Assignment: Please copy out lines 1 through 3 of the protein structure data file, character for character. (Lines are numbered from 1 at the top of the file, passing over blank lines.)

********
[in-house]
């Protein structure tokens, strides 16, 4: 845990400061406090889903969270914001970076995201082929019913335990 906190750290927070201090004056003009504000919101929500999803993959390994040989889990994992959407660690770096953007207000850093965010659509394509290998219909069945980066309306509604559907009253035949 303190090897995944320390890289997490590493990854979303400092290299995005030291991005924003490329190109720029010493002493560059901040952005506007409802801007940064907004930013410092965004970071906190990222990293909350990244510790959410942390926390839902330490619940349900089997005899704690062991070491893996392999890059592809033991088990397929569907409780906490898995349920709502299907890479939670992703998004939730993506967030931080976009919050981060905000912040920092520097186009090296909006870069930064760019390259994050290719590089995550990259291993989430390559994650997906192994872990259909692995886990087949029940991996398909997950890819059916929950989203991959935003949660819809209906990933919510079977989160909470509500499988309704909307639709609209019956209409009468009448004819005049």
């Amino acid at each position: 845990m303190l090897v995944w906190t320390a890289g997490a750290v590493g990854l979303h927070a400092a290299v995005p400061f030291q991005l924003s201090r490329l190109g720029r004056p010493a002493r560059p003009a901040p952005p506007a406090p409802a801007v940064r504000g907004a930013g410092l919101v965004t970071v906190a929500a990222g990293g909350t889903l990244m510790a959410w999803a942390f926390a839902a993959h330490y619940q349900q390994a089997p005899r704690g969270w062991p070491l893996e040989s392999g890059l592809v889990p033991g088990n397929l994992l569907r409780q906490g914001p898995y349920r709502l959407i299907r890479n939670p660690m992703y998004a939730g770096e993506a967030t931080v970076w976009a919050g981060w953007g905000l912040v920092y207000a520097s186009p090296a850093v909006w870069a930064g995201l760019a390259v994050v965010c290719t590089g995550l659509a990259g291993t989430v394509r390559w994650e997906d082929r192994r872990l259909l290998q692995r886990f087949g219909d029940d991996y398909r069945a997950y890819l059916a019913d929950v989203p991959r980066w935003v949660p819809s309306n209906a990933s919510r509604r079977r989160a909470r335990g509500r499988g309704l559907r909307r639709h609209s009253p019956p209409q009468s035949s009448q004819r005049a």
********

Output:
[in-house]
């Protein structure tokens, strides 16, 4: 845990400061406090889903969270914001970076995201082929019913335990 906190750290927070201090004056003009504000919101929500999803993959390994040989889990994992959407660690770096953007207000850093965010659509394509290998219909069945980066309306509604559907009253035949 303190090897995944320390890289997490590493990854979303400092290299995005030291991005924003490329190109720029010493002493560059901040952005506007409802801007940064907004930013410092965004970071906190990222990293909350990244510790959410942390926390839902330490619940349900089997005899704690062991070491893996392999890059592809033991088990397929569907409780906490898995349920709502299907890479939670992703998004939730993506967030931080976009919050981060905000912040920092520097186009090296909006870069930064760019390259994050290719590089995550990259291993989430390559994650997906192994872990259909692995886990087949029940991996398909997950890819059916929950989203991959935003949660819809209906990933919510079977989160909470509500499988309704909307639709609209019956209409009468009448004819005049």
């Amino acid at each position: 845990m303190l090897v995944w906190t320390a890289g997490a750290v590493g990854l979303h927070a400092a290299v995005p400061f030291q991005l924003s201090r490329l190109g720029r004056p010493a002493r560059p003009a901040p952005p506007a406090p409802a801007v940064r504000g907004a930013g410092l919101v965004t970071v906190a929500a990222g990293g909350t889903l990244m510790a959410w999803a942390f926390a839902a993959h330490y619940q349900q390994a089997p005899r704690g969270w062991p070491l893996e040989s392999g890059l592809v889990p033991g088990n397929l994992l569907r409780q906490g914001p898995y349920r709502l959407i299907r890479n939670p660690m992703y998004a939730g770096e993506a967030t931080v970076w976009a919050g981060w953007g905000l912040v920092y207000a520097s186009p090296a850093v909006w870069a930064g995201l760019a390259v994050v965010c290719t590089g995550l659509a990259g291993t989430v394509r390559w994650e997906d082929r192994r872990l259909l290998q692995r886990f087949g219909d029940d991996y398909r069945a997950y890819l059916a019913d929950v989203p991959r980066w935003v949660p819809s309306n209906a990933s919510r509604r079977r989160a909470r335990g509500r499988g309704l559907r909307r639709h609209s009253p019956p209409q009468s035949s009448q004819r005049a």